There seems to be a disconnect between what medical Doctors believe I should value them for and what I want to value them for. I value the experience I have at the Doctor - the whole thing from end to end, including all the other people involved and the facility, etc. Doctors seem to only want me to value their education and expertise. I take all that as a given. Is this a root challenge in Healthcare? The experience is contiguous in that it's all connected to the recipient of the "care" and it's non-contiguous for those rendering the service?

Recipients want to trust those rendering care because of their experience in the field AND the way their services are rendered. Doctors seem to want to have the most defendable (least litigious) medical trajectory. #tension

[Note: I am likely wrong.]



I recently completed Chris Anderson's new title Makers: The New Industrial Revolution. I think that if you're even 2% interested in things being created in this country and the impact of the Internet on things (The internet of things is different and for a different post) then you should read this book.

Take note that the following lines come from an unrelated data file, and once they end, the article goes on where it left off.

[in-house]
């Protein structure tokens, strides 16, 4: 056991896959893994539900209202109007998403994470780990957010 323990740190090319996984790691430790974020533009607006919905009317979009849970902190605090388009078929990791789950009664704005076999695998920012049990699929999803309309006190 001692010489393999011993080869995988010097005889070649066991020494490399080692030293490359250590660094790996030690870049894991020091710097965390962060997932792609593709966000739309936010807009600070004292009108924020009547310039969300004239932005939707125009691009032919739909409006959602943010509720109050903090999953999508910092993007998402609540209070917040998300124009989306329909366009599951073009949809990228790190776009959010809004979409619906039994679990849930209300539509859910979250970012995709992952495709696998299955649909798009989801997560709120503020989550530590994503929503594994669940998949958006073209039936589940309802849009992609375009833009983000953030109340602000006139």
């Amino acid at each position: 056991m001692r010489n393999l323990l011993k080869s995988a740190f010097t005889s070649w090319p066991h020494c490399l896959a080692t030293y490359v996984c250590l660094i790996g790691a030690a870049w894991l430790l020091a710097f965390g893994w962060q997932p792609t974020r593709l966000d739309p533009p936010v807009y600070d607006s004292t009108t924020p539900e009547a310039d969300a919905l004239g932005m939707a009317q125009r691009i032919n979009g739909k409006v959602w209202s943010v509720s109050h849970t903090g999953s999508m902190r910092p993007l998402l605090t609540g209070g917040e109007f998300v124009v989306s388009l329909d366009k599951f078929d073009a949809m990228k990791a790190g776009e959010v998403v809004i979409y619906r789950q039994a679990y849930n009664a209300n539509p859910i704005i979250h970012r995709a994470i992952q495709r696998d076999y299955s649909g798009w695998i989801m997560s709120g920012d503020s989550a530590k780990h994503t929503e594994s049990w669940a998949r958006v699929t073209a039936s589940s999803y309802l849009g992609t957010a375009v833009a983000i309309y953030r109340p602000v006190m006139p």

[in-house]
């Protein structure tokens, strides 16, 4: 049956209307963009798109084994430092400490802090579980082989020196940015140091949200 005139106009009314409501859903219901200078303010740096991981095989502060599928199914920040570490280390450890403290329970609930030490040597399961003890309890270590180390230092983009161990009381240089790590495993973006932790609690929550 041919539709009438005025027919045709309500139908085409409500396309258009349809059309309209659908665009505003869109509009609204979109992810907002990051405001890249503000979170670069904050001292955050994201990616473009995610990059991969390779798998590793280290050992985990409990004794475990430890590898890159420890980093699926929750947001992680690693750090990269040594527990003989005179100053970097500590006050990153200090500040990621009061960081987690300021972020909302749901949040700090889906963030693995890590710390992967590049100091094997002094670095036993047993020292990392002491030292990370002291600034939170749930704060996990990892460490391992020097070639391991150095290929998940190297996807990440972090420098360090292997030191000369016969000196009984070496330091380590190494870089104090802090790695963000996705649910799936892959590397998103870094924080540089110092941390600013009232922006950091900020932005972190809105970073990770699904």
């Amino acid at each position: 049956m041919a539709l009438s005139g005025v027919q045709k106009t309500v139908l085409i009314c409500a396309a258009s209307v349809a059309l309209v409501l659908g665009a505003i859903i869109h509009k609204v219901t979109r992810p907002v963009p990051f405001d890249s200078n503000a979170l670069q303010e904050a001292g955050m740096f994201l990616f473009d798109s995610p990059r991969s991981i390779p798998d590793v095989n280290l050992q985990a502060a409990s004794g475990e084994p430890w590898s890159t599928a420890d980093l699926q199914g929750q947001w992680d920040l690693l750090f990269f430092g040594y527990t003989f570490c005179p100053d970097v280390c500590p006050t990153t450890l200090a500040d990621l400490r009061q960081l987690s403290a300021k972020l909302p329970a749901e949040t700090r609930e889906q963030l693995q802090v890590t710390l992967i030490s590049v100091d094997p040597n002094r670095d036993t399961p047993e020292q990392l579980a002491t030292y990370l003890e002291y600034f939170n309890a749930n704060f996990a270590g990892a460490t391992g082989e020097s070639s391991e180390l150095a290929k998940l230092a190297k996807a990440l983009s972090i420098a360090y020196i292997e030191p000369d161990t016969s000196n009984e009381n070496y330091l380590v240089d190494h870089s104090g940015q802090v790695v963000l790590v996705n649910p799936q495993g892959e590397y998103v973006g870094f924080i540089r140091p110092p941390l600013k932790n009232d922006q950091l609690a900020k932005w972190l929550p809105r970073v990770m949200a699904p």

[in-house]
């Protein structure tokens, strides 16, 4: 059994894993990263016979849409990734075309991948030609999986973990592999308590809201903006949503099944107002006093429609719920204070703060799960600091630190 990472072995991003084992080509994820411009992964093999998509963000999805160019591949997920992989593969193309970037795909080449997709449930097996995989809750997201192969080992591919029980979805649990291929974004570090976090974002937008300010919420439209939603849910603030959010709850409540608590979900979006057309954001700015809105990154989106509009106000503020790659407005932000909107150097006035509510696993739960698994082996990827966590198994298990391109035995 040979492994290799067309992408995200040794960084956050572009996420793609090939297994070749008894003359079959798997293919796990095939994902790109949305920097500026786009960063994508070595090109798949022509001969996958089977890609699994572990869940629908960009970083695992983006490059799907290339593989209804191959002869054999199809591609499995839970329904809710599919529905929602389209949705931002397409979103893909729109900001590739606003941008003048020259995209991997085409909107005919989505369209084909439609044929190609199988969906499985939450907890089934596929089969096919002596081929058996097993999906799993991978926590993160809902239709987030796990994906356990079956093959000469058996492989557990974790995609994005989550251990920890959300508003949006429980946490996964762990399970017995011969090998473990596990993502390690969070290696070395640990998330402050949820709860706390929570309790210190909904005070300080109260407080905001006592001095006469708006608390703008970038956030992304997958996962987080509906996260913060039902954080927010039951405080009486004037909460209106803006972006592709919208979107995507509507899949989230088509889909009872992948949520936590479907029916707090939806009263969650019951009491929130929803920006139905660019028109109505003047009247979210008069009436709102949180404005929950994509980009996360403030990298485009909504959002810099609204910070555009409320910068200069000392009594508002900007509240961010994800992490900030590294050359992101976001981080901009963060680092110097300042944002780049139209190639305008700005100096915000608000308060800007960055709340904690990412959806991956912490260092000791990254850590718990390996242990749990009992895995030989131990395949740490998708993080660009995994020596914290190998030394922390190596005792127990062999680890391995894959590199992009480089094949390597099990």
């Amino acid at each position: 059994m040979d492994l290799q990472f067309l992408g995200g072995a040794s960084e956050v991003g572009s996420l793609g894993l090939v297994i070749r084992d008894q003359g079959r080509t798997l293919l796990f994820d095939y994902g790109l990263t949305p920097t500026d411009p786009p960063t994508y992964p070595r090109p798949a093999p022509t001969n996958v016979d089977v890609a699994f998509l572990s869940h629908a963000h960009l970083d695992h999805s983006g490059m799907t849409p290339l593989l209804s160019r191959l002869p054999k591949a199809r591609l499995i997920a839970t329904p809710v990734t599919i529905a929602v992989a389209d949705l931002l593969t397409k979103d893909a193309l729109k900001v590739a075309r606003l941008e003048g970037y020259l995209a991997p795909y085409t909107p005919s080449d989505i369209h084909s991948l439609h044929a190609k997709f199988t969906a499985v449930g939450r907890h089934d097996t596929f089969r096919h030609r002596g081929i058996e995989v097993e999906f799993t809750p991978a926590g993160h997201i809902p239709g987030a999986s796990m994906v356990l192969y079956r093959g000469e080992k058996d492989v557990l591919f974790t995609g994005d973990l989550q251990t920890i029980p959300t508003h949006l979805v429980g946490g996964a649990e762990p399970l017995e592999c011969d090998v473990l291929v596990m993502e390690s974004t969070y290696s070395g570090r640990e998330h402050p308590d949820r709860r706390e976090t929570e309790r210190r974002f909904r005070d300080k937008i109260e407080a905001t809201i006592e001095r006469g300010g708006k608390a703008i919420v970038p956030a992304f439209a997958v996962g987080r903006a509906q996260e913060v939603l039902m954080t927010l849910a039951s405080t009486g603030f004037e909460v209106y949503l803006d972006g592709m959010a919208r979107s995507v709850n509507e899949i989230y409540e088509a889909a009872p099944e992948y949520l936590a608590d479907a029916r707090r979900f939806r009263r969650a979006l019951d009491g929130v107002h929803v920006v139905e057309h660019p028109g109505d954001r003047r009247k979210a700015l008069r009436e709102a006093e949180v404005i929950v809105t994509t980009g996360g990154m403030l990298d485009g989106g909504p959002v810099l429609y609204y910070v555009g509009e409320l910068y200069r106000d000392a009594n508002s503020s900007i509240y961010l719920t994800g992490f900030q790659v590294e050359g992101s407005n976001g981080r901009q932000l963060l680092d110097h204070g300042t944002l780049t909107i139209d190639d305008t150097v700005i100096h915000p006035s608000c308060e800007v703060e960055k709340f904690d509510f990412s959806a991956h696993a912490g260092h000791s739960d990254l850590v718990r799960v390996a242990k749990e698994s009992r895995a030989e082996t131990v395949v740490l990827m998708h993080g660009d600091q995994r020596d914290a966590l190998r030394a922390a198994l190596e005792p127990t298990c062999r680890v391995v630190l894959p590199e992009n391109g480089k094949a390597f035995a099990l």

To get started, consider checking my rif on the book and the subject as a introduction here


Download your coffee table

I've been a member at the mnmill.org for a few months now (BTW, check it out). There are a large and growing number of nifty tools there. There is also a much more important (in my opinion) and growing number of makers as members. But, back to the tools. 

There is a Shopbot. I've wondered what to make with it ever since seeing it and getting trained on it. I my pursuit I became aware of the folks at Filson-Rohrbacher and their AtFAB project. I became fascinated by the notion of dowloading furnature and decided to cut one of their projects. 

So, one morning last fall, I downloaded my coffee table, brought it to The Mill, worked up the tool path files, grabbed a hunk of plywood and cut it out. In 90 minutes from start, and a little sanding, the table was done. #awesome


Crowd Shamed